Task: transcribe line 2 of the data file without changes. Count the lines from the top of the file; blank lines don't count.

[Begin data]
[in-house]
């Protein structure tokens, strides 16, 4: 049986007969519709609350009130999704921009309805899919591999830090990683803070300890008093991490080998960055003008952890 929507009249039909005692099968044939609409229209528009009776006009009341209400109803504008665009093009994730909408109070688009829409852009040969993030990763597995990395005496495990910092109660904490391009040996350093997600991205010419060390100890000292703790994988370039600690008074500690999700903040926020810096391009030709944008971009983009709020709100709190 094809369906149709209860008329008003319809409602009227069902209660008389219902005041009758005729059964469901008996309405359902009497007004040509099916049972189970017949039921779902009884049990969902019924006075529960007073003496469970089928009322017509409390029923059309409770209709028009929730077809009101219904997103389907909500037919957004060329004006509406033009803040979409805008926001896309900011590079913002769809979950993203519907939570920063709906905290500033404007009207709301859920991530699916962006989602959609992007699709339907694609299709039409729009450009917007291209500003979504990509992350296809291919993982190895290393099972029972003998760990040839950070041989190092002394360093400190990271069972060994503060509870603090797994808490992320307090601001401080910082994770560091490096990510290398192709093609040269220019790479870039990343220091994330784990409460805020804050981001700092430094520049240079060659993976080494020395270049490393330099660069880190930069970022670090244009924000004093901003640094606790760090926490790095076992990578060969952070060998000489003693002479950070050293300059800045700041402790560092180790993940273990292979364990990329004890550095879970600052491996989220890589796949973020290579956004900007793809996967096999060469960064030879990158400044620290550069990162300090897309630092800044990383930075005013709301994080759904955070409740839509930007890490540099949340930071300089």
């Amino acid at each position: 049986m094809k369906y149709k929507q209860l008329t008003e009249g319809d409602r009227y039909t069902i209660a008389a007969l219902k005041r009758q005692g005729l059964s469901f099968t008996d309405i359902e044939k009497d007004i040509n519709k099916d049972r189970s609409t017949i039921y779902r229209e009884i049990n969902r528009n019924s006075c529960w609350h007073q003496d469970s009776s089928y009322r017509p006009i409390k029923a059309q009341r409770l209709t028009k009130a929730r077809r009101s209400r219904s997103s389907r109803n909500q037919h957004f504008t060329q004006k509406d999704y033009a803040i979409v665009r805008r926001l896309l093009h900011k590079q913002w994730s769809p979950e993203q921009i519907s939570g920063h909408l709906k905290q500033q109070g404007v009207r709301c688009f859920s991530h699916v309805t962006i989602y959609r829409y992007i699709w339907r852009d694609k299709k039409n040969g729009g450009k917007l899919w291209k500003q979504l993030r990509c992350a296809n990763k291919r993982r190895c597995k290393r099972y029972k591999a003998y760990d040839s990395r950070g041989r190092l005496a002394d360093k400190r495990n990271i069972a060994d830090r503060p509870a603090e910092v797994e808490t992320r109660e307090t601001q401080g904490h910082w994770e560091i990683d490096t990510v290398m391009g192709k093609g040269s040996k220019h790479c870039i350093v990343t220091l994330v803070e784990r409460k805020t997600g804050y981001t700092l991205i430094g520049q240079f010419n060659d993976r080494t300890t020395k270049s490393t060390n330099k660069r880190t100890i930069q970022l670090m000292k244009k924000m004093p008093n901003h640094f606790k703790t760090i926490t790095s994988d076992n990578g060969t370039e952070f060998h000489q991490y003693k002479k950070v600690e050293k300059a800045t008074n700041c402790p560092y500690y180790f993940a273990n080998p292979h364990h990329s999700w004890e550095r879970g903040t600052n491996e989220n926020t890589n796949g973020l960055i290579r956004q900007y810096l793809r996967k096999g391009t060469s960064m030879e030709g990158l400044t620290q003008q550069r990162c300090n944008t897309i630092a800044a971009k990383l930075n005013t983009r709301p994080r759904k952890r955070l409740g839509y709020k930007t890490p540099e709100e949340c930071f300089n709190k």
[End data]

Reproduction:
């Protein structure tokens, strides 16, 4: 049986007969519709609350009130999704921009309805899919591999830090990683803070300890008093991490080998960055003008952890 929507009249039909005692099968044939609409229209528009009776006009009341209400109803504008665009093009994730909408109070688009829409852009040969993030990763597995990395005496495990910092109660904490391009040996350093997600991205010419060390100890000292703790994988370039600690008074500690999700903040926020810096391009030709944008971009983009709020709100709190 094809369906149709209860008329008003319809409602009227069902209660008389219902005041009758005729059964469901008996309405359902009497007004040509099916049972189970017949039921779902009884049990969902019924006075529960007073003496469970089928009322017509409390029923059309409770209709028009929730077809009101219904997103389907909500037919957004060329004006509406033009803040979409805008926001896309900011590079913002769809979950993203519907939570920063709906905290500033404007009207709301859920991530699916962006989602959609992007699709339907694609299709039409729009450009917007291209500003979504990509992350296809291919993982190895290393099972029972003998760990040839950070041989190092002394360093400190990271069972060994503060509870603090797994808490992320307090601001401080910082994770560091490096990510290398192709093609040269220019790479870039990343220091994330784990409460805020804050981001700092430094520049240079060659993976080494020395270049490393330099660069880190930069970022670090244009924000004093901003640094606790760090926490790095076992990578060969952070060998000489003693002479950070050293300059800045700041402790560092180790993940273990292979364990990329004890550095879970600052491996989220890589796949973020290579956004900007793809996967096999060469960064030879990158400044620290550069990162300090897309630092800044990383930075005013709301994080759904955070409740839509930007890490540099949340930071300089």